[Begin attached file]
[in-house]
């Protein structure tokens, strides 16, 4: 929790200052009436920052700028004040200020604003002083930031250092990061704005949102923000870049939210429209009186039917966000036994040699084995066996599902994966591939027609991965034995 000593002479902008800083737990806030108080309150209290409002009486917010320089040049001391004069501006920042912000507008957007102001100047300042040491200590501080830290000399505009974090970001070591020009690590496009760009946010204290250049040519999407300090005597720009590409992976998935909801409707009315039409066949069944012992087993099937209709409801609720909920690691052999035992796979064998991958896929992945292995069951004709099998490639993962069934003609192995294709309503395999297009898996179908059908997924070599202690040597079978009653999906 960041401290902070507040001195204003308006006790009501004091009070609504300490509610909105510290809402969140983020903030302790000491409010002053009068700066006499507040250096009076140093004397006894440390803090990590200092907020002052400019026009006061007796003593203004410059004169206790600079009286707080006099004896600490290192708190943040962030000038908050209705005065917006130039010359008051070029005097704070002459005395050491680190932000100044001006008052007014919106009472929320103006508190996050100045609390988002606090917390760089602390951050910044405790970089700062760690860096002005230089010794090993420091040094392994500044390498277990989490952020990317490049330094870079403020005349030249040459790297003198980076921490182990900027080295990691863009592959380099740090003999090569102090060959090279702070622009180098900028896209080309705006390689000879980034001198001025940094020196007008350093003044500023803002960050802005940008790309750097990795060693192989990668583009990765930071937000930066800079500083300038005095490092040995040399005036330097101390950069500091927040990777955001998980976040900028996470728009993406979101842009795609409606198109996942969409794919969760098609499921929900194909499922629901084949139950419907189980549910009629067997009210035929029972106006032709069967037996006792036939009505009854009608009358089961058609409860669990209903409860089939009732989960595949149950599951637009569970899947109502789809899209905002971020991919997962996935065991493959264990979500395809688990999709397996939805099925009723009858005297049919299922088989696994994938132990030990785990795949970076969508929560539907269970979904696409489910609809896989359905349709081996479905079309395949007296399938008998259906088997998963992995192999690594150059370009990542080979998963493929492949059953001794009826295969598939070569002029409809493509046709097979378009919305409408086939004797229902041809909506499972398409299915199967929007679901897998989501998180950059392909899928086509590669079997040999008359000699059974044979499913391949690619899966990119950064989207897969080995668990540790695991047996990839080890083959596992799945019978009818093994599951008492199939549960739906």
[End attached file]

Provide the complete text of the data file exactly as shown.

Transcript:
[in-house]
């Protein structure tokens, strides 16, 4: 929790200052009436920052700028004040200020604003002083930031250092990061704005949102923000870049939210429209009186039917966000036994040699084995066996599902994966591939027609991965034995 000593002479902008800083737990806030108080309150209290409002009486917010320089040049001391004069501006920042912000507008957007102001100047300042040491200590501080830290000399505009974090970001070591020009690590496009760009946010204290250049040519999407300090005597720009590409992976998935909801409707009315039409066949069944012992087993099937209709409801609720909920690691052999035992796979064998991958896929992945292995069951004709099998490639993962069934003609192995294709309503395999297009898996179908059908997924070599202690040597079978009653999906 960041401290902070507040001195204003308006006790009501004091009070609504300490509610909105510290809402969140983020903030302790000491409010002053009068700066006499507040250096009076140093004397006894440390803090990590200092907020002052400019026009006061007796003593203004410059004169206790600079009286707080006099004896600490290192708190943040962030000038908050209705005065917006130039010359008051070029005097704070002459005395050491680190932000100044001006008052007014919106009472929320103006508190996050100045609390988002606090917390760089602390951050910044405790970089700062760690860096002005230089010794090993420091040094392994500044390498277990989490952020990317490049330094870079403020005349030249040459790297003198980076921490182990900027080295990691863009592959380099740090003999090569102090060959090279702070622009180098900028896209080309705006390689000879980034001198001025940094020196007008350093003044500023803002960050802005940008790309750097990795060693192989990668583009990765930071937000930066800079500083300038005095490092040995040399005036330097101390950069500091927040990777955001998980976040900028996470728009993406979101842009795609409606198109996942969409794919969760098609499921929900194909499922629901084949139950419907189980549910009629067997009210035929029972106006032709069967037996006792036939009505009854009608009358089961058609409860669990209903409860089939009732989960595949149950599951637009569970899947109502789809899209905002971020991919997962996935065991493959264990979500395809688990999709397996939805099925009723009858005297049919299922088989696994994938132990030990785990795949970076969508929560539907269970979904696409489910609809896989359905349709081996479905079309395949007296399938008998259906088997998963992995192999690594150059370009990542080979998963493929492949059953001794009826295969598939070569002029409809493509046709097979378009919305409408086939004797229902041809909506499972398409299915199967929007679901897998989501998180950059392909899928086509590669079997040999008359000699059974044979499913391949690619899966990119950064989207897969080995668990540790695991047996990839080890083959596992799945019978009818093994599951008492199939549960739906």